john brown said...

Writing for the Pres. Logan character must have been a blast.

My son and I liked the scene where he was picking out which tie to wear at the press conference, before the rug got pulled out from under him by Jack again.

I think Howard Gordon wrote the last episodes, which was great since I think he was there for the whole ride.

Bob Summers said...

I got caught up a few seasons ago and wasn't able to finish. So I saved up my viewing for DVD. Still need to sit and watch them.

The wife had never seen any of them, so we started with Season 1. She wanted to stop because the show wore her out. I realized that now it really seemed dated and the first season had lost a bit of its luster that I remembered.

emily said...

So Jack is forced to leave the country, and halfway to his destination, the plane shudders, breaks apart, and Jack finds himself LOST on an island in the middle of nowhere...

Matt Bird said...

If you'd told me a week ago that I'd be unmoved and disgusted by the Lost finale, but then find myself tearing up over a perfect 24 finale, I would have said you were crazy. Pitting the two Emmy-winning presidents against each other in a battle of wills was a genius move.

I, too, would like to imagine that this Jack is now on his way to the Lost island to force them to finally reveal what was going on. HE wouldn't have been satisfied by cheap platitudes and "a wizard did it" reasoning.

Supes said...

I'm sorry to see the show good. It was always great fun to watch. I agree that 1-5 were exceptional. Once 6 rolled by it turned into an action show, rather than a thriller show. I was happy enough with that ending, the scene where Chloe shot Jack had me screaming at the tv. My only gripe is that we know the movies are in the pipeline, so it robbed the fans/audience of a satisfying conclusion. Instead we got a 'gotta go, but I'll see you soon' ending. Shame, but nevertheless, it was a fantastic show, and Kiefer Sutherland never phoned it in once over all 8 years, he is a truely exceptional actor.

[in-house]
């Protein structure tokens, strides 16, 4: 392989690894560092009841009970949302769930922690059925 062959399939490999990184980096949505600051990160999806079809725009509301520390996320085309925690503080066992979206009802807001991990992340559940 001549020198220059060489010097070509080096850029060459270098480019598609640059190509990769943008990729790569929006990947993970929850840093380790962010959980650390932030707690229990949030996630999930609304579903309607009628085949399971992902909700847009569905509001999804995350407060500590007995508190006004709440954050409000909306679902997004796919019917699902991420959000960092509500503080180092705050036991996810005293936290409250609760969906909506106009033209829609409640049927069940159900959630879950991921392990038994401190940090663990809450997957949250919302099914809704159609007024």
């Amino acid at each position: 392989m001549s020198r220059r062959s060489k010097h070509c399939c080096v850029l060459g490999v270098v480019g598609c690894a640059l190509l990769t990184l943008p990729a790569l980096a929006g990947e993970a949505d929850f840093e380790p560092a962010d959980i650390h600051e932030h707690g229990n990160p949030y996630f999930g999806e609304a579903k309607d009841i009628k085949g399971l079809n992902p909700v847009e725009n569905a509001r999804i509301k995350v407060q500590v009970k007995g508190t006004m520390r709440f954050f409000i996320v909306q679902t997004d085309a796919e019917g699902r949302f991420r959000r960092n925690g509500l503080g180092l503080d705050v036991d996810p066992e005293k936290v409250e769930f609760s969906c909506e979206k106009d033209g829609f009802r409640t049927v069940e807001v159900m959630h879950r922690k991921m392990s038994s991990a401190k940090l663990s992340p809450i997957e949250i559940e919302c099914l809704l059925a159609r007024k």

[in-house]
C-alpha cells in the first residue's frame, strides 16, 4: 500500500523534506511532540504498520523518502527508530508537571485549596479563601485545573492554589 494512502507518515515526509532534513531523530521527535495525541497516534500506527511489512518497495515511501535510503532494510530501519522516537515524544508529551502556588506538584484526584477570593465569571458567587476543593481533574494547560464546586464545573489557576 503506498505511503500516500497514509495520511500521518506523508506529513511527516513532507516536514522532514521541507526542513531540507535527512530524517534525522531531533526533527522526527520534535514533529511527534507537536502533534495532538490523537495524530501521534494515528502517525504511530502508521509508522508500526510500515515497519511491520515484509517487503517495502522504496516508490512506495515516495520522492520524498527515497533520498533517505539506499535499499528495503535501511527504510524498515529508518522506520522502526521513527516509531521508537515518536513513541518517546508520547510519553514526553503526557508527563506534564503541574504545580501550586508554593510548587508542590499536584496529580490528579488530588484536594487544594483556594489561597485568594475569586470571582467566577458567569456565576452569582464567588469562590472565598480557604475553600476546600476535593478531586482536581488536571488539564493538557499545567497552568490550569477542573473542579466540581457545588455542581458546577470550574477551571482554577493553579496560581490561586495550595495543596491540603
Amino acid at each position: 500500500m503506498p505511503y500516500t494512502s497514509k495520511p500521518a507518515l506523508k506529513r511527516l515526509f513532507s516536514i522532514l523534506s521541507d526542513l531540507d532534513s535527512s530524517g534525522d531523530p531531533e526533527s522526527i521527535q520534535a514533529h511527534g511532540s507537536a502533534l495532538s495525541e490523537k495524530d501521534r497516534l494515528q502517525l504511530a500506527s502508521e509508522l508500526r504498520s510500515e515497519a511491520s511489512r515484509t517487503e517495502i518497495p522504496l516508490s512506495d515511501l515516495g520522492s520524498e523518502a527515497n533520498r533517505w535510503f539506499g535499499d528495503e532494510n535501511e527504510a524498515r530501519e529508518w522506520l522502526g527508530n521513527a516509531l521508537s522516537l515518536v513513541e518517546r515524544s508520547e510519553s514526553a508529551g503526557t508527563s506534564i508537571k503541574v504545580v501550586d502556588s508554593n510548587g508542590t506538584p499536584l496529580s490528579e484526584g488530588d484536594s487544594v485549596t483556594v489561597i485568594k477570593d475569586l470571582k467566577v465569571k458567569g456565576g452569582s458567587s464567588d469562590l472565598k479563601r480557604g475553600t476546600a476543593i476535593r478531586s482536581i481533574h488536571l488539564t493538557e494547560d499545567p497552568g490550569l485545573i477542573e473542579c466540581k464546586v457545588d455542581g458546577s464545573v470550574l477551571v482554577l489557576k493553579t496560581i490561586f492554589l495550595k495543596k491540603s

deborah Nathan said...

Love your wrap-up. And a truly fitting end to an exceptional show.

Tom said...

I liked season 1. Because the show seemed to be very realistic. I lost interest in season2 when JB was tortured to the point where he was clinically dead, then revived, and literally 3 minutes later was leaping across a car hood to chase someone. Please. Then, of course, I feel the show also veered into right-wing racial hatred. Plus, as much as I loved Midnight Cowboy and Conrack, I want to puke anytime I see Jon Voight these days.

Roger Owen Green said...

I actually liked the firt 13 episodes of Seaon 1, though it limped to the powerful finish. But I gave up on season 2, because not only was it absurd but brutalizing as well.

Michael Zand said...

Torture is one thing but now Jack was cutting a guy’s stomach open to retrieve a sin-card.

A "Sin" Card? Is that a card you can charge your sins to and then pay up on judgment day? If so, I'm in. Sign me up.

Kevin Arbouet said...